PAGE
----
Photo Credit: Hadas Parush / Flash 90
French President Emmanuel Macron in Israel, January 22, 2020.

Last Wednesday, French President Emmanuel Macron shocked his nation when he announced he wanted to [expletive] off the millions of unvaccinated French citizens by keeping them out of public spaces. Macron regretted that he couldn’t “throw them in prison” or “vaccinate them by force,” but insisted he could still make their lives more difficult.

Macron suggested a new vaccine pass that would be enforced without compromise and make it impossible for the unvaccinated to sit in restaurants or cafes—which is most of what you do in your free time if you’re French—or go to the theater and the movies.


On Sunday morning, FM103 cited a Panels Politics survey showing that close to 61% of respondents who voiced their opinion on this matter supported the exasperated French president’s threats, wishing Israel would also turn the lives of the local unvaccinated into a living hell. Only 39% objected.

70% of respondents ages 60 plus support the enhanced restrictions, compared with 42% of people under the age of 29, 50% of the 30-44 age group, and 62% of the 45-59 age range.

Also, it turns out the better educated and richer Israelis are, the harsher they would like their government to treat those pesky unvaccinated walking among them. About two-thirds of those with an academic education support the restrictions, compared with 58% with post-high school education and 41% who only finished high school.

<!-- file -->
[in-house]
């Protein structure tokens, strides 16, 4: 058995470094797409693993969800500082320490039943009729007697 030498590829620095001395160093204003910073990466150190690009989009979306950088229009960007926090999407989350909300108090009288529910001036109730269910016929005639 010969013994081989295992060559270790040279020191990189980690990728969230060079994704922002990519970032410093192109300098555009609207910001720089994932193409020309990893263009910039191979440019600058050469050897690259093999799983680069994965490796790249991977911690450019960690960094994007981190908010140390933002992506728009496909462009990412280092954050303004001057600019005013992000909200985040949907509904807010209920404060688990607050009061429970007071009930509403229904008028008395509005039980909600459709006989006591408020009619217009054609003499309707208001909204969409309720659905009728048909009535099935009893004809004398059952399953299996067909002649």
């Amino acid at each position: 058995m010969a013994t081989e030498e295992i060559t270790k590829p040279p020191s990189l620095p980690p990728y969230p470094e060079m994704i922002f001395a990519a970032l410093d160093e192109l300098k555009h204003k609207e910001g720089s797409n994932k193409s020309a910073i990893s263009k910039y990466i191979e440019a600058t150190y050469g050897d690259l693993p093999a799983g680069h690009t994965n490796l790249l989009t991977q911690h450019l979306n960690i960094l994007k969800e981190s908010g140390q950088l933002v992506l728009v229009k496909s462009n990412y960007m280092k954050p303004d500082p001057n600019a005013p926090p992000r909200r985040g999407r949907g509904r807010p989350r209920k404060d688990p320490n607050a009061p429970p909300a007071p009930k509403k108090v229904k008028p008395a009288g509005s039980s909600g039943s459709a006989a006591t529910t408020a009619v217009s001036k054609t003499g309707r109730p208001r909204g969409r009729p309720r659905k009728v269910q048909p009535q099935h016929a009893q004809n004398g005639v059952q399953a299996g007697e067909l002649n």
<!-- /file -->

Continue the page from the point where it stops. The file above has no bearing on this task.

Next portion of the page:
Likewise, 68% of Israelis whose income is above average support enhanced restrictions, compared to 46% of lower-income earners, and 52% with an average income.

In Germany, even though Chancellor Olaf Scholz insisted he was “chancellor of the unvaccinated, too,” the government is excluding the unvaccinated from public life and is debating making vaccination mandatory. Neighboring Austria will enforce its first mandatory vaccinations in February.

The Italian government is considering making vaccination mandatory for people over the age of 60.

Incidentally, on the same Wednesday when President Macron lost it publicly, France registered 332,000 new cases of the virus in 24 hours.

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